Search Images Maps Play YouTube News Gmail Drive More »
Sign in
Screen reader users: click this link for accessible mode. Accessible mode has the same essential features but works better with your reader.

Patents

  1. Advanced Patent Search
Publication numberUS3204676 A
Publication typeGrant
Publication dateSep 7, 1965
Filing dateAug 11, 1961
Priority dateAug 11, 1961
Publication numberUS 3204676 A, US 3204676A, US-A-3204676, US3204676 A, US3204676A
InventorsHarold K Gillman
Original AssigneeUnexcelled Chemical Corp
Export CitationBiBTeX, EndNote, RefMan
External Links: USPTO, USPTO Assignment, Espacenet
Apparatus for stacking and weighing sliced food products
US 3204676 A
Abstract  available in
Images(19)
Previous page
Next page
Claims  available in
Description  (OCR text may contain errors)

sept. 7, 1965 APPARATUS FOR STACKING AND WEIGHING SLICED FOOD PRODUCTS Filed Aug. 1l, 1961 H. K. GILLMAN 19 Sheets-Sheet 1 ATTORNEYS Sept. 7, 1965 H. K. GILLMAN 3,204,675

APPARATUS FOR STACKING AND WEIGHING SLICED FOOD PRODUCTS Filed Aug. ll, 1961 19 SheebS-Shee 2 538* 96 5.9 /4 Zaj 62,6 .3?

INVENTOR 19A/90.4 0 A. /LMA/V BWM,

FTOIVEKS Sept. 7, 1965 APPARATUS FOR Filed Aug. 11. 1961 H. K. GILLMAN 3,204,676

STACKING AND WEIGHING SLICED FOOD PRODUCTS 19 Sheets-Sheet y5 INVENTOR. ,wl/010 fr. /zzM/r/V 8%, m Wj@ Sept. 7, 1965 `H. K. GILLMAN 3,204,676

APPARATUS FOR STACKING AND WEIGHING SLIGED FOOD PRODUCTS Filed Aug. 11. 1961 19 Sheets-Sheet 4 IN VENTOR. 444 AfA/Pom fr. /zLM/m/ 13%/M' Vm sept 7, 1965 H. K. GILLMAN 3,204,676

APPARATUS FOR STAGKING AND WEIGHING SLICED FOOD PRODUCTS Filed Aug. ll, 1961 19 Sheets-Sheet 5 12%, MW @i sept' 7, 1965 H. K. GILLMAN 3,204,676

APPARATUS FOR STACKING AND WEIGHING SLIGED FOOD PRODUCTS Filed Aug. ll, 1961 19 Sheets-Sheet 6 Mining I NVENTOR.

///4/?00 A. 6AM/"IAN H. K. GILLMAN 3,204,676 APPARATUS FOR STACKING AND WEIGHING SLICED FOOD PRODUCTS sept. 7, 1965 19 Sheets-Sheet 7 Filed Aug. ll, 1961 QW N Y, 1w N\ P @www B Mw ATTORNEYS Sept. 7, 1965 Filed Aug. ll, 1961 H. K. GILLMAN 3,204,676

APPARATUS FOR STACKING AND WEIGHING SLICED FOOD PRODUCTS 19 Sheets-Sheet 8 Sept' 7, 1965 H. K. GILLMAN 3,204,676

APPARATUS FOR STACKING AND WEIGHING SLICED FOOD PRODUCTS Filed Aug. 11, 1961 19 Sheets-Sheet 9 n VV Y VVVV .A A @n y '7 l Wi Z3 22 INVENTOR.

ATTORNEYS Sept 7, 1965 H. K. GILLMAN 3,204,676

APPARATUS FOR STACKING AND WEIGHING SLICED FOOD PRODUCTS Filed Aug. 1l, 1961 19 Sheets-Sheet 10 INVENTOR. HARM@ A. /LMAN /frrofavfys Sept. 1965 H. K. GILLMAN 3,204,676

APPARATUS FOR STACKING AND WEIGHING SLICED FOOD PRODUCTS Filed Aug. ll, 1961 19 Sheets-Sheet 1.1

INVENTOR. f/Amo fr. G/zMA/V H. K. GILLMAN Sept. 7, 1965 APPARATUS FOR STACKING AND WEIGHING SLICED FOOD PRODUCTS 19 Sheets-Sheet 1 2 Filed Aug. 11, 1961 sept 7, 19-65 H. K. GILLMAN 3,204,676

APPARATUS FOR STACKING AND WEIGHING SLICED FOOD PRODUCTS Filed Aug. ll, 1961 19 Sheets-Sheet 15 i J 5//\ F/G. 24

E INVENTOR. Mgg Q A44/PMO fr. GHz/VAN O@ Q 48%,, MMM V- ATTORNEYS H. K. GILLMAN sept. 7, 1965 APPARATUS FOR STACKING AND WEIGHING SLICED FOOD PRODUCTS 19 Sheets-Sheet 14 Filed Aug. ll, 1961 ATTO/@V575 H. K. GILLMAN APPARATUS FOR STACKING AND WEIGHING SLICED FOOD PRODUCTS Filed Aug. ll, 1961 19 Sheets-Sheet 15 Sept. 7, 1965 H. K. GILLMAN 3,204,576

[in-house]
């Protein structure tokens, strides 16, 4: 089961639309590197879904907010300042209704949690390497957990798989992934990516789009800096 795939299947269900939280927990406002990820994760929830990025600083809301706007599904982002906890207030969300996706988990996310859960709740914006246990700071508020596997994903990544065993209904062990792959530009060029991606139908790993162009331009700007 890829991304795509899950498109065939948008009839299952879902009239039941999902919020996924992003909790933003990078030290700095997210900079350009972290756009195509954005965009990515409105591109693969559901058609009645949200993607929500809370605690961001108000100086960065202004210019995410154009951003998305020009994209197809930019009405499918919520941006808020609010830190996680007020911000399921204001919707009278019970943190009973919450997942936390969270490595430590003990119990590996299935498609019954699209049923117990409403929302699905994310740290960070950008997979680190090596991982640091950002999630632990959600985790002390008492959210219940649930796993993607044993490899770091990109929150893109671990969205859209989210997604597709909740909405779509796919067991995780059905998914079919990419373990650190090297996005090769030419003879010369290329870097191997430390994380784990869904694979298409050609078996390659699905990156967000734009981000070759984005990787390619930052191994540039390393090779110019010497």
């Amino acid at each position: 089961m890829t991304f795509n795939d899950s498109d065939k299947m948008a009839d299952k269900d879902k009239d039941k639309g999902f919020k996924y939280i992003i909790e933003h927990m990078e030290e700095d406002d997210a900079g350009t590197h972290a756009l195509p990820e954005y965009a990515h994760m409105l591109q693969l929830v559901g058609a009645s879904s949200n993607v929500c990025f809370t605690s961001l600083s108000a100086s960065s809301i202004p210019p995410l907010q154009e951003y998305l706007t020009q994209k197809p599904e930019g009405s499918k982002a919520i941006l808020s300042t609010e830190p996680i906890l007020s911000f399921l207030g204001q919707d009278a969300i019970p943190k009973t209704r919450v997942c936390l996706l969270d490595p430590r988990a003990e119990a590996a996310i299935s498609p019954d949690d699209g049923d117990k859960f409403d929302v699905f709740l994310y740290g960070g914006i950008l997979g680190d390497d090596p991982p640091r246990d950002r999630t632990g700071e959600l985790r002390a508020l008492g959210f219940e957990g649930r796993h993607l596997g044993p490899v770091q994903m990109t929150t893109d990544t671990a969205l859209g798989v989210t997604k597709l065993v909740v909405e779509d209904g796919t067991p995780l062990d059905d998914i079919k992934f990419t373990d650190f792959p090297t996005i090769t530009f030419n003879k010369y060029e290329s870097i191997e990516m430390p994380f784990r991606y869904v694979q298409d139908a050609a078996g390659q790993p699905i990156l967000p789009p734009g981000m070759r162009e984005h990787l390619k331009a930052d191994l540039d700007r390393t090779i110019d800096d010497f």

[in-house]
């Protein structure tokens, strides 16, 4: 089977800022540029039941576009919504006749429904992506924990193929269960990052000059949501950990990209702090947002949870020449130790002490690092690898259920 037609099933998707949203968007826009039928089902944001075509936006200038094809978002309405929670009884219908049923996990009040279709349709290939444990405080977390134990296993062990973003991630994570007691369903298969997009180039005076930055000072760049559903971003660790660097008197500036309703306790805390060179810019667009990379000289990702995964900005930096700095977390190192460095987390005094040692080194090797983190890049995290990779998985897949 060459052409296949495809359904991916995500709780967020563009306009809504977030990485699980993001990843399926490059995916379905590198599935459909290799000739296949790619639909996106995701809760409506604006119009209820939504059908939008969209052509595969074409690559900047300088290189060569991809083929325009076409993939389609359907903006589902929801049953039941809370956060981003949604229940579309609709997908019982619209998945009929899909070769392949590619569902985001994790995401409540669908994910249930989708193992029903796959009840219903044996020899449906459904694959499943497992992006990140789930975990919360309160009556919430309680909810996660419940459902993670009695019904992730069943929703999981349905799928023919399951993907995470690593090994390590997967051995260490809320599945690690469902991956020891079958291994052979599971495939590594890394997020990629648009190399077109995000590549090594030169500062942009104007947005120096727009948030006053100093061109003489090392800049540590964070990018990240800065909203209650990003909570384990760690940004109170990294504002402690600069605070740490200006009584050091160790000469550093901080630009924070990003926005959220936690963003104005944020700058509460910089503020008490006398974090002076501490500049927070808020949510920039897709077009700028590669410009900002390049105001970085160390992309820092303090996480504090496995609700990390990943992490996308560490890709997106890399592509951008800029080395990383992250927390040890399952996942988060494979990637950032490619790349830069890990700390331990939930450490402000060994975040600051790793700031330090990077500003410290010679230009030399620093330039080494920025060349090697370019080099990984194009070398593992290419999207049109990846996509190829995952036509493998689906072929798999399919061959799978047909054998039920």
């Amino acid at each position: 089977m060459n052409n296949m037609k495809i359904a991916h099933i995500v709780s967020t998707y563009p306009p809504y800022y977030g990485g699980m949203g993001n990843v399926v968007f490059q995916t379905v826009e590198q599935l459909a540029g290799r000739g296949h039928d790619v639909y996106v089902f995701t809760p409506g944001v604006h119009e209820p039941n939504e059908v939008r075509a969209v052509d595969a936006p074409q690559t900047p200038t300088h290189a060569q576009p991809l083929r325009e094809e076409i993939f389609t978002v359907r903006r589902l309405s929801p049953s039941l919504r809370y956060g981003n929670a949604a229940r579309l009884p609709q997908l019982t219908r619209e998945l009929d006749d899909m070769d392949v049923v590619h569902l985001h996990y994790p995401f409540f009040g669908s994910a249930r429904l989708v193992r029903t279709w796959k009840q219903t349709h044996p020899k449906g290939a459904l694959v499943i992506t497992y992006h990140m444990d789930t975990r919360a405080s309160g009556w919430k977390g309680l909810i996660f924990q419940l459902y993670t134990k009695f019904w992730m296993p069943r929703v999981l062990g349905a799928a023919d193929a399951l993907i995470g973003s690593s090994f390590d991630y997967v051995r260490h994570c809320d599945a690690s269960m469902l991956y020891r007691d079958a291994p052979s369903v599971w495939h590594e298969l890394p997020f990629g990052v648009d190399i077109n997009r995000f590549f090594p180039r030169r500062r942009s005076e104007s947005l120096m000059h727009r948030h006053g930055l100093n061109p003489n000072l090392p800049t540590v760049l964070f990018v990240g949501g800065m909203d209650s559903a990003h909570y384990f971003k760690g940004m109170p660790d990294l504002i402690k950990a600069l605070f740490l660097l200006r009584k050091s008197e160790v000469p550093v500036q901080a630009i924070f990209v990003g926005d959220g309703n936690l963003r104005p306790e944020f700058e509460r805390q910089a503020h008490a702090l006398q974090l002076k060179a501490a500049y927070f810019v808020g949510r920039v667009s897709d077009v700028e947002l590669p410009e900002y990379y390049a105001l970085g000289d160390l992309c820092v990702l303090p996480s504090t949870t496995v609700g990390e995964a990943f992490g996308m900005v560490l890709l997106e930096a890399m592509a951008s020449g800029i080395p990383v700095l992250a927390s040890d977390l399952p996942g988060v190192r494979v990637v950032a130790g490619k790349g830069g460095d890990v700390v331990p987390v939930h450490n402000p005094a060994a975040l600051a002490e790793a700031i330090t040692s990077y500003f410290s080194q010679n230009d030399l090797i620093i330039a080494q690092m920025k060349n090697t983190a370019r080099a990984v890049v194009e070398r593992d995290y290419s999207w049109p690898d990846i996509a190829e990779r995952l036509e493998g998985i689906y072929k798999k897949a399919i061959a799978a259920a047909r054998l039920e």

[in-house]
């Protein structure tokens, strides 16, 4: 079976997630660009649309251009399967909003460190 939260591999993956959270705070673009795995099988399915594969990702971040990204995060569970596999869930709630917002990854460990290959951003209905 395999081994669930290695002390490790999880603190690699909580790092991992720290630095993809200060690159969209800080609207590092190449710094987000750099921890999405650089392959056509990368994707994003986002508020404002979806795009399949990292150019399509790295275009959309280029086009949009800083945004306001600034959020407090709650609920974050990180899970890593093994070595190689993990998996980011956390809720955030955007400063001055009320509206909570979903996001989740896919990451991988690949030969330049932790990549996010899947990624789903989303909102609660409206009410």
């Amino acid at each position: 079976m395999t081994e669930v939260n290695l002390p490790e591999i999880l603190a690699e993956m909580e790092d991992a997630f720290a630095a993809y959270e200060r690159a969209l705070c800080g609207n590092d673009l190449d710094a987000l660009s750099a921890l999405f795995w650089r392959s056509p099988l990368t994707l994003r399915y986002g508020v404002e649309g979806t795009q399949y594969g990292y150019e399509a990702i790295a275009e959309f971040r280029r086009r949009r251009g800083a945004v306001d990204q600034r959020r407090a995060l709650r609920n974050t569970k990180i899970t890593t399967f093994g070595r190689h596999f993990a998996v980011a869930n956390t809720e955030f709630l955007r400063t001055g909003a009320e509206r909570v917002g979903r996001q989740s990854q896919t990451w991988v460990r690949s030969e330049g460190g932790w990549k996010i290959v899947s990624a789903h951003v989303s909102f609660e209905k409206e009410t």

APPARATUS FOR STACKING AND WEIGHING SLICED FOOD PRODUCTS Filed Aug. ll, 1961 19 Sheets-Sheet 16 INVENTOR. mozo /r. 6AM/wmf ATTORNEYS' H. K. GILLMAN sept. 7, 1965 APPARATUS FOR STACKING AND WEIGHING SLICED FOOD PRODUCTS Filed Aug. 11, 1961 19 Sheets-Sheet 18 SePf- 7, 1965 H. K. GILLMAN 3,204,676

APPARATUS FOR STACKING AND WEIGHING SLICED FOOD PRODUCTS Filed Aug. ll, 1961 19 Sheets-Sheet 19 HEJfcT mau/73 HIGH 952 501.5//0/0 VALVE I NVENTOR. o4/P0; D A. @la MAN J Bw/Mm United States Patent 3,204,676 APPARATUS FUR STACKING AND WEIGHING SLICED F001) PRUDUCTS Harold K. Gillman, Albany, NY., assignor, by mesne assignments, to Uuexceiled Chemical Corp., New York,

NIY., a corporation of New York Filed Aug. 11, 1961, Ser. No. 130,982 6 Claims. (Cl. 146-94) This invention relates to apparatus for stacking and weighing sliced food products and more particularly to improved apparatus for stacking sliced cold cuts coming from a slicing machine and controlling the weight of the stacks thus produced.

In the preparation of sliced cold cuts it has been common practice in the commercial meat packing field to operate a slicing machine to either continuously or intermittently feed the product to be sliced into the slicing knife. An initial determination is made ot the number of slices to be included in the particular package possessing a certain weight so that a definite thickness can be selected for a slice. The slices are then severed from the product body or loaf in accordance with the selected thickness and then dropped onto a continuously moving conveyor or platform which respectively arranges the slices in either shingle or stacked condition. Beyond this initial station, the shingled or stacked slices, as the case may be, were transferred to a station at which a number of scales were located, which in some cases totalled six. The several operators located at this point, segregated the sliced product for packaging into separate measured quantities of predetermined weight. These operators would ordinarily have available, slices or fractions of a slice, which would be added to a particular group of slices if of insufficient weight to meet the preset standard. Since the weight `of the ysegregated groups or quantities must be held within close tolerance, the work of accurately measuring and separating the precise quantities was tedious 4and time consuming and accordingly, costly.

The feeding mechanism which supplies the product to be sliced by the slicing machine blade would have its speed increased or decreased, depending upon the thickness desired. The knife or blade usually operated continuously at the same given speed so that the faster the substance or product moved toward the knife, the greater would be the thickness of the slices and vice versa. In order to group the slices so that each group contains a predetermined rate, either the number of slices would have to be changed or the slice thickness for a given number of slices in a group, 'by the operator in attendance. In most instances, these changes would be required often and even constantly if the preset standard was to be met and the weight of the group held within close tolerance; and the operator would then be required to mentally retain the number of slices cut and subsequently, either manually change the number or their thickness.

In the present commercial field of slicing cold cuts, six to ten slices are ordinarily packed in an overwrapped film of Saran, cellophane or in a vacuum-type of film. It was inevitably always necessary for a certain number of the crew, termed scalers, operating the particular cold cut line, t0 hand-weigh the product to maintain the weight that was selected and described on the package label, which would, for example, be six, eight, twelve or sixteen ounces. At the same time, it was necessary for these scalers to keep the give-away at a minimum. This, however, is extremely difcult to accomplish effectively and efliciently while simultaneously maintaining optimum production. Therefore, in the industry, a 31/2 to 5 percent give-away prevails. Unfortunately, it is ditlicult in such cold cut operational lines to maintain a low labor cost because of the slow lspeed operation, especially as the process must necessarily be handled.